courses by using current chance news. To make contributions
easier, Chance News is now available at
PDQ refers to Prose, Document, and
Quantitative literacy proficiency scales. "Prose literacy
measures how well individuals understand and use information found in
newspapers." "Document literacy assesses how well a
person understands information in forms, schedules, charts and graphs,
and tables. Quantitative literacy involves reading...materials
associated with Prose and Document literacy, but differs in that the
individual needs to identify the appropriate information and perform...
Student quantitative literacy:
Importance, Measurement and Correlation with Economic Literacy
McGoldrick and Burrus
students lacking a basic level of quantitative literacy, interpretation
of economic concepts can be lost in the translation." "This
lack of attention to students' quantitative literacy might contribute to
lower degrees of economic literacy."
dissertation, James W. Mauch says "a basic understanding of
mathematics and statistics, as well as a knowledge of how numbers and
statistics can be used and abused... are important components of a
twenty-first century American education. This understanding is
critical for the survival and success of the individual and our
Task: Analyzing and Integrating Material from Graphs and
will be given materials (two charts or graphs and a brief reading
passage) on the same or similar topics. You will be asked to
identify and state accurately the claims in the reading selection
and to explain the relationship between these
claims and the relevant data in the figures with accuracy, clarity
Led by Gilliland, Hartzler,
Leoni, Collins and Bibby. "The goal is
to create a mathematically literate society that ensures a workforce
equipped to compete in a technologically advanced global economy. This
will be accomplished by training math and non-math faculty across the
disciplines to create, evaluate and modify projects that incorporate
AMATYC News. [
NSF DUE -0442439]
National Survey of America's College
"The survey measured abilities related to three types of skills: prose,
document and quantitative literacy. Quantitative literacy involves the
ability to perform computations – including balancing a checkbook,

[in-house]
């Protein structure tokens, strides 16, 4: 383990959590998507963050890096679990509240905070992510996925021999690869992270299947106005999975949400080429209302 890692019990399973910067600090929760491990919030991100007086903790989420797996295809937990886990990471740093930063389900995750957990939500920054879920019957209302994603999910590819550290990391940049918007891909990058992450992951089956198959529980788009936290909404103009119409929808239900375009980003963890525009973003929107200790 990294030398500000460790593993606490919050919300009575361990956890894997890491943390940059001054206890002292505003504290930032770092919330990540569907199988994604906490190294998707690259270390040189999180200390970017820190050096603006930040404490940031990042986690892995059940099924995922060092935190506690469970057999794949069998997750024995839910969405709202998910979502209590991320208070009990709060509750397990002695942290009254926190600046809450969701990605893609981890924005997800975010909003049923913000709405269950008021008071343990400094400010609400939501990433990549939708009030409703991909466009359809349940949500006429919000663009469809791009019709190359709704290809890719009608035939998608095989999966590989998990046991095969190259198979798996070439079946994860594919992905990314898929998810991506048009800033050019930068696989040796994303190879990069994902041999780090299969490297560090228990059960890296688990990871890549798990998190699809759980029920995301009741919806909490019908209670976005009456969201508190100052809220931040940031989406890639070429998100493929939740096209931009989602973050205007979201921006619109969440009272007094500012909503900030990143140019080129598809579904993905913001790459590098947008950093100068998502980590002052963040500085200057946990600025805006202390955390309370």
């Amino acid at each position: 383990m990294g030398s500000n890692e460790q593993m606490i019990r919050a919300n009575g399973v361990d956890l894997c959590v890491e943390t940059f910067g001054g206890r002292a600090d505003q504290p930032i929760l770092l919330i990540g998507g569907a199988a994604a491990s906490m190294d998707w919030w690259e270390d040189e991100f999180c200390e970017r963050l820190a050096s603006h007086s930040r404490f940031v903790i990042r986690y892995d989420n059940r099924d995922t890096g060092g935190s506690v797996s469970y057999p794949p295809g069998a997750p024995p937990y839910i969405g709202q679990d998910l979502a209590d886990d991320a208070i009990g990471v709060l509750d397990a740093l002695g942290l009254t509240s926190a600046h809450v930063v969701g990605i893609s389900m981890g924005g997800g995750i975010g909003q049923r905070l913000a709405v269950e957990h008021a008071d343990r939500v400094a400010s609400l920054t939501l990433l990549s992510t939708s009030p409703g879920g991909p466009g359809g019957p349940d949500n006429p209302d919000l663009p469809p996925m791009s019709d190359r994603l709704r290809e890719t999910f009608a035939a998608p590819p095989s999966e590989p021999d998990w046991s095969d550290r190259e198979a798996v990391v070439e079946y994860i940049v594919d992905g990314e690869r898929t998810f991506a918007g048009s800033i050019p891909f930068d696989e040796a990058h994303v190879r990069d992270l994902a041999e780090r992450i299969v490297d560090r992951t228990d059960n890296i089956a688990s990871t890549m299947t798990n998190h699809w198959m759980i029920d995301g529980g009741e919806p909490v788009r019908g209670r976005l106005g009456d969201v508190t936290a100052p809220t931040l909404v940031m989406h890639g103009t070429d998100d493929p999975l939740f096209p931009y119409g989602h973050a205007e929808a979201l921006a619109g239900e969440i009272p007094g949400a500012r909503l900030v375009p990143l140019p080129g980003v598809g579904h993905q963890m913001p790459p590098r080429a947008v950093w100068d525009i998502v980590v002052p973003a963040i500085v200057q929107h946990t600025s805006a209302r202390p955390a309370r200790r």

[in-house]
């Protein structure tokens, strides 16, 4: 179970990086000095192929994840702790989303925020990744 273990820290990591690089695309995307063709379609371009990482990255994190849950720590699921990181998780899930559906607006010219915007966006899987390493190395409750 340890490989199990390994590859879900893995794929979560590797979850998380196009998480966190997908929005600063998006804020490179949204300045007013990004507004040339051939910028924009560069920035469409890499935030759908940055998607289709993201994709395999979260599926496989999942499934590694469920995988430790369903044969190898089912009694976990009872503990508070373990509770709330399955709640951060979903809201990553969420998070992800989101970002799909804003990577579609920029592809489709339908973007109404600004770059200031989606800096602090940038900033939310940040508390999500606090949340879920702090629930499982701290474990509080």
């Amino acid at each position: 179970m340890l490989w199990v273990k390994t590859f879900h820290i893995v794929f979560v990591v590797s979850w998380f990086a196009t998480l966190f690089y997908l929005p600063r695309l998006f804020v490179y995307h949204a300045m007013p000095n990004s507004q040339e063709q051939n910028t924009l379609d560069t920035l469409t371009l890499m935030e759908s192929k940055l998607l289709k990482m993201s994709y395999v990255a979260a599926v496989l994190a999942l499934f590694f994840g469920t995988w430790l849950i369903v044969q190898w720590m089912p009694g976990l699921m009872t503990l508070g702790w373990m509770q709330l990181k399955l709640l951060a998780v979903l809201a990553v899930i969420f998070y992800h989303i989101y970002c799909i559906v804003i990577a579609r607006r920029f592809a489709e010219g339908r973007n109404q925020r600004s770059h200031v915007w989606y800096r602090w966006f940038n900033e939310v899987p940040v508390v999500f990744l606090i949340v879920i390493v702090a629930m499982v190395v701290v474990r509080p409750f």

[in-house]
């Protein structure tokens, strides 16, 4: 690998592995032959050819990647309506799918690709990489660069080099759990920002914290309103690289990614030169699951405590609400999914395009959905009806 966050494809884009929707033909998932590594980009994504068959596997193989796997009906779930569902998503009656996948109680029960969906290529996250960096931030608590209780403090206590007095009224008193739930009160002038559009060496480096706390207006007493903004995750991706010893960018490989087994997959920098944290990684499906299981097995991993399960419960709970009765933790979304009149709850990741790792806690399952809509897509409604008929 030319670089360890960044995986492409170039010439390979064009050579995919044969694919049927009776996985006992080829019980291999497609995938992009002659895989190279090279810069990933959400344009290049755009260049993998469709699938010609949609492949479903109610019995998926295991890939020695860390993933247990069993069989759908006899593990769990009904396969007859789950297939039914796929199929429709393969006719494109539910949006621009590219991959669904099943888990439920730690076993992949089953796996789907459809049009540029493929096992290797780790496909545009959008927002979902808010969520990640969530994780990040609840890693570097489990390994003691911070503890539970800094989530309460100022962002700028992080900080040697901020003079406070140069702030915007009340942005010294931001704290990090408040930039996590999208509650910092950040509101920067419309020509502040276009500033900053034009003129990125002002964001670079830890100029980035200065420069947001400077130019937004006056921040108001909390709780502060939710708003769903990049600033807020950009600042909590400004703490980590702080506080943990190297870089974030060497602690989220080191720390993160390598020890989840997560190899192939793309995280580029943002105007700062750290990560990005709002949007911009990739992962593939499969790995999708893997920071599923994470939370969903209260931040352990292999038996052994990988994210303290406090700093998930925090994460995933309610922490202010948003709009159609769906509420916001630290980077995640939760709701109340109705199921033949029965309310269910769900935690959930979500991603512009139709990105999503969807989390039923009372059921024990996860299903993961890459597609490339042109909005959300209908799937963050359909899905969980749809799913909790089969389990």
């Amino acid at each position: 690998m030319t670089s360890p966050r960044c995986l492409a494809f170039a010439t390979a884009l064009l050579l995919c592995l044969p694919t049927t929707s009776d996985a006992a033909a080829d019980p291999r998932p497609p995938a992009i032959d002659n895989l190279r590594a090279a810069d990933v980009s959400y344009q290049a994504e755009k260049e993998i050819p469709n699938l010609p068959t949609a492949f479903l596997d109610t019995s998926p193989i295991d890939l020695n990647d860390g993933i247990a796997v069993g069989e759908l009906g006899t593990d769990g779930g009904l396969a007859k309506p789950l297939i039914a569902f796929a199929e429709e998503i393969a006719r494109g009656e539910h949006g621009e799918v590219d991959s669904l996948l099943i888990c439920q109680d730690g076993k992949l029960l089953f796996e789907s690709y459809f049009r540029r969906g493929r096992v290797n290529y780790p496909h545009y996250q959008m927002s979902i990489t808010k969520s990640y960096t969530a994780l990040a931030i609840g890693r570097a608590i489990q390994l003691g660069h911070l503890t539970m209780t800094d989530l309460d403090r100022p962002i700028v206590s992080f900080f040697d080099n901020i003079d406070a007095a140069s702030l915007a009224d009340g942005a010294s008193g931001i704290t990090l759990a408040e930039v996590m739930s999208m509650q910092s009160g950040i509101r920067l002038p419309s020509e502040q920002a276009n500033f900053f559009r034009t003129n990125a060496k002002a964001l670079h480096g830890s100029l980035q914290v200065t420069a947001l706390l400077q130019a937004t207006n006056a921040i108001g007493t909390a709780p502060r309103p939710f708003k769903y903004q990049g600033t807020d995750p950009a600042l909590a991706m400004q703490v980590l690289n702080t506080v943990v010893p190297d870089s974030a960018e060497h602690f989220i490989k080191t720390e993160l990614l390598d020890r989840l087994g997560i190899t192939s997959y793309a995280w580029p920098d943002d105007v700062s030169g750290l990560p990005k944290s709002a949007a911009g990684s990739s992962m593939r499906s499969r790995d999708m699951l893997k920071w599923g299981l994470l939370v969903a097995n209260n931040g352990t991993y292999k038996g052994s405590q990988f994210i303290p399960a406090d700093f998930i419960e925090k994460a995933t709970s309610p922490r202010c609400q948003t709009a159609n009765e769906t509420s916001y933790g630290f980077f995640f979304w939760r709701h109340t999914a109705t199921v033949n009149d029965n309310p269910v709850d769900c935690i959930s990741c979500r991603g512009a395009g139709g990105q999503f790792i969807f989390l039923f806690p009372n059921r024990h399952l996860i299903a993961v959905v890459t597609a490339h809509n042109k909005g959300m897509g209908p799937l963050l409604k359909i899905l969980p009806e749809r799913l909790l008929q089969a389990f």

calculating a tip, or completing an order form."
"Students in 2- and 4-year colleges have the most difficulty with
quantitative literacy: approximately 30 percent of students in 2-year
institutions and nearly 20 percent of students in 4-year institutions
have only Basic quantitative literacy."
30 ARTICLE DOWNLOADS
Top 30 Downloads from www.StatLit.org in 2006
Number in parenthesis is the number of reader
"download" in 2006.
Howard Wainer, Nat. Board of Medical Examiners. Draft for The American Statistician 2004 (1,338)
Exploring Simpson's Paradox,
by Larry Lesser NCTM 2001 (941)
Online Program for Decoding Ordinary English Descriptions
and Comparisons of
Percentages & Rates Burnham & Schield 2005 ASA (860)
An Online Course
at Capella University Marc Isaacson (Augsburg College)
2005 ASA (854)
Statistics for Political
Science Majors Gary Klass (Illinois State University) 2004 ASA (786)
Statistical Literacy Survey
Results, Schield 2006 IASSIST (694)
Frequency of Simpson's
Paradox in NAEP Data, Terwilliger & Schield, 2004 AERA (688)
Literacy and Chance,
Milo Schield 2005 ASA (657)
Statistical Literacy Survey Analysis,
ICOTS 6up (521)
People Count: The Social
Construction of Statistics Joel Best 2002 Augsburg College (460)
Percentage Tables in USA Today
Schield 2006 ASA (445)
Quantity Words Without Numbers: Why Students use "Many",
Schield 2005 Carleton (436)
People Count: The Social
Construction of Statistics, Joel Best 2002 ASA (433)
Statistical Literacy: An
Evangelical Calling for Statistical Educators, Milo Schield,
2005 ISI (429)
Some Difficulties Learning
Histograms, by Carl Lee & Maria Meletiou-Mavrotheris ASA 2003 (409)
Introduction to an
Online Ratio Statement Validator, Burnham & Schield, 2006 IASSIST
Why Should We Even Teach Statistics? A Bayesian
Gudmund Iversen, 2000 Tokyo Round Table (298)
Statistical Literacy and Evidential Statistics,
1998 ASA (241)
Practical Applications of Benford's
Law for Integer Quantities by Dean Brooks, 2002 ASA (237)
Epidemiology for Teaching
Statistics Chris Olsen 2005 ASA (235)
Curriculum Design, Milo Schield 2004
IASE Curriculum Roundtable, Lund Sweden (209)
Presenting Confounding Graphically Using Standardization, Milo
Draft for STATS magazine (204)
as Mathematical Objects, Schield and Burnham (Draft) 2006 MAA. Slides 6up
What Can 'CSI' Teach
Us about Statistical Literacy Jane
Miller 2005 ASA (192)
Important Math Concepts
for Numeracy Bernie Madison 2005 MAA (179)
Student Attitudes: The
Other Important Outcome in Statistical Education, Candace Schau
ASA JSM 2003 (171)
To Promote Statistical Literacy
Milo Schield 2004 ICME-10 (160)
Statistical Literacy: Describing and
Comparing Rates and Percentages Milo Schield 2000 ASA (137)
Literacy" textbook: Introduction, 2005 (124)
Planning a Statistical
Literacy Course, Robert Hayden 2004 ASA (120)
12 SITE PAGES
Top Web Pages Viewed at www.StatLit.org in 2006.
Number in parenthesis is the total number of
reader "views" in 2006.
StatLit 2005 (11,617):
Stat-Lit related news items from 2005.
(2,019): List of over 200 web-accessible Stat-Lit related papers.
StatLit Survey (1,814): Take
surveys on Statistical Literacy.
(1,710): List of over 300 Stat-Lit related books.
(1,558): Details on 7 Q/L-related textbooks.
Note that the top site
Program Introduction and Operating
Instructions, has over 20,000 hits. This page is
not listed because using this program is required for students in
(1,280): Details on Best's two Stat-Lit related books.
Standardizing (1,232): Excel graph
(1,044): Details on Q/L-related activities.
(1,016): Details on 7 Q/L-related books.
(845): Stat-Lit related news items from 2004.
(810): Links to Stat-Lit related web sites.
(741): Stat-Lit related news items from 2003.
The "top 12 pages" may
be misleading, since there are only 20 such pages currently
available on this site. By comparison there are over 200
articles in PDF form available from this site.